What’s more, some areas are getting worse marks in spite of genuine progress. Employees’ satisfaction with the flexibility of their hours has actually dropped over the past decade, from 62% to 58%, amid the boom in telecommuting. And roughly 70% of workers have reported feeling stressed at work since Gallup first started its survey in the early ’90s, despite how much we’ve grown used to hearing about the perils of stressful workplaces.
If employers aren’t offering better health and vacation benefits but we are gaining more flexible hours, then there must be some additional reason why those satisfaction trends run in the reverse directions.
Rebecca Kiki Weingarten, a New York City-based executive coach, thinks she’s figured it out. “Sixty, eighty years ago, work was something you did to earn a living.” Then, around the middle of the 20th century, that started to change. “It took on this added, loaded meaning: ‘It needs to satisfy me emotionally, spiritually, in every way.’”
In Weingarten’s view, the pendulum is now swinging back. As the economy continues to recover from the financial crisis, American workers are just demanding less of their employers. They’re also finding fulfillment–and, thanks to the expanding gig economy, income–from side projects.
She explains, “People are saying to themselves, ‘Well, I’ll make up the extra money.’ Or, ‘Is it really is worth [working harder] because now I get to spend more time with my family?’”
These considerations seem to point toward a new kind of employer-employee relationship–one that’s less oriented around the workplace altogether. “It’s a trade-off,” says Weingarten. “There’s a level of maturity that people are starting to have that they didn’t” a decade ago.
In other words, “work is work.”
It might seem that employers have figured out how to keep their employees complacent while offering them less, but there’s likely more to it than that.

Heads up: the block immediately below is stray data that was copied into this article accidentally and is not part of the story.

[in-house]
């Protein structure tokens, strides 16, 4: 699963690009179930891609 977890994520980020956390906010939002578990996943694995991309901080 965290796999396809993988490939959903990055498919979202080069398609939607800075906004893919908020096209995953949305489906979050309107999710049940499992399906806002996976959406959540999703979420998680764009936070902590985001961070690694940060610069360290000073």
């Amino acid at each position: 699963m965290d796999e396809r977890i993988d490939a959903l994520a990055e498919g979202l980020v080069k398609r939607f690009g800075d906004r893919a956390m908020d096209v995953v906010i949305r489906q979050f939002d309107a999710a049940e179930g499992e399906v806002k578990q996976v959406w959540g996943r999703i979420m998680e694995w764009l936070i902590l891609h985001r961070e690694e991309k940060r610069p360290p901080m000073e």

According to Harter, the economic downturn did lead employers to squeeze more productivity from fewer employees, but the fact is that American workers have rated their salaries, chances of promotion, stress, and other factors poorly well before the financial crisis hit. Changes in the labor market, he says, are only “slightly related to levels of satisfaction of workers” and wouldn’t explain the discrepancies between satisfaction and real improvements.
Harter also cautions against reading too much into employees’ satisfaction with these “policy-oriented perks,” whose “value quickly depreciates when you have a poor manager.” Gallup recently found that some 70% of U.S. employees feel disengaged at work, largely due to managerial issues for which compensation and benefits “aren’t very effective long-term Band-Aids.”
Which may point to another reason why we’re happier in our jobs, one that wasn’t measured in this poll but has proven to be a crucial factor in job satisfaction overall: our relationships at work.
According to some research, it’s not more leisure time or even more meaningful work that makes us happy, it’s the quality of our relationships. In fact, it’s been estimated that having a friend whom you see on most days (likely in your workplace), increases your happiness as much as earning $100,000 more each year does. On the other hand, when you break a critical social tie, it’s like suffering a $90,000-per-year reduction in your income.
So perhaps it isn’t so much that employees are making do with worse as they’re thriving on less–or at least adapting to it. Maybe we’ve adjusted our expectations about what work can provide us and are starting to appreciate less quantifiable benefits, like having a boss you trust or a coworker you can confide in.
That might be something in its own right to feel satisfied about.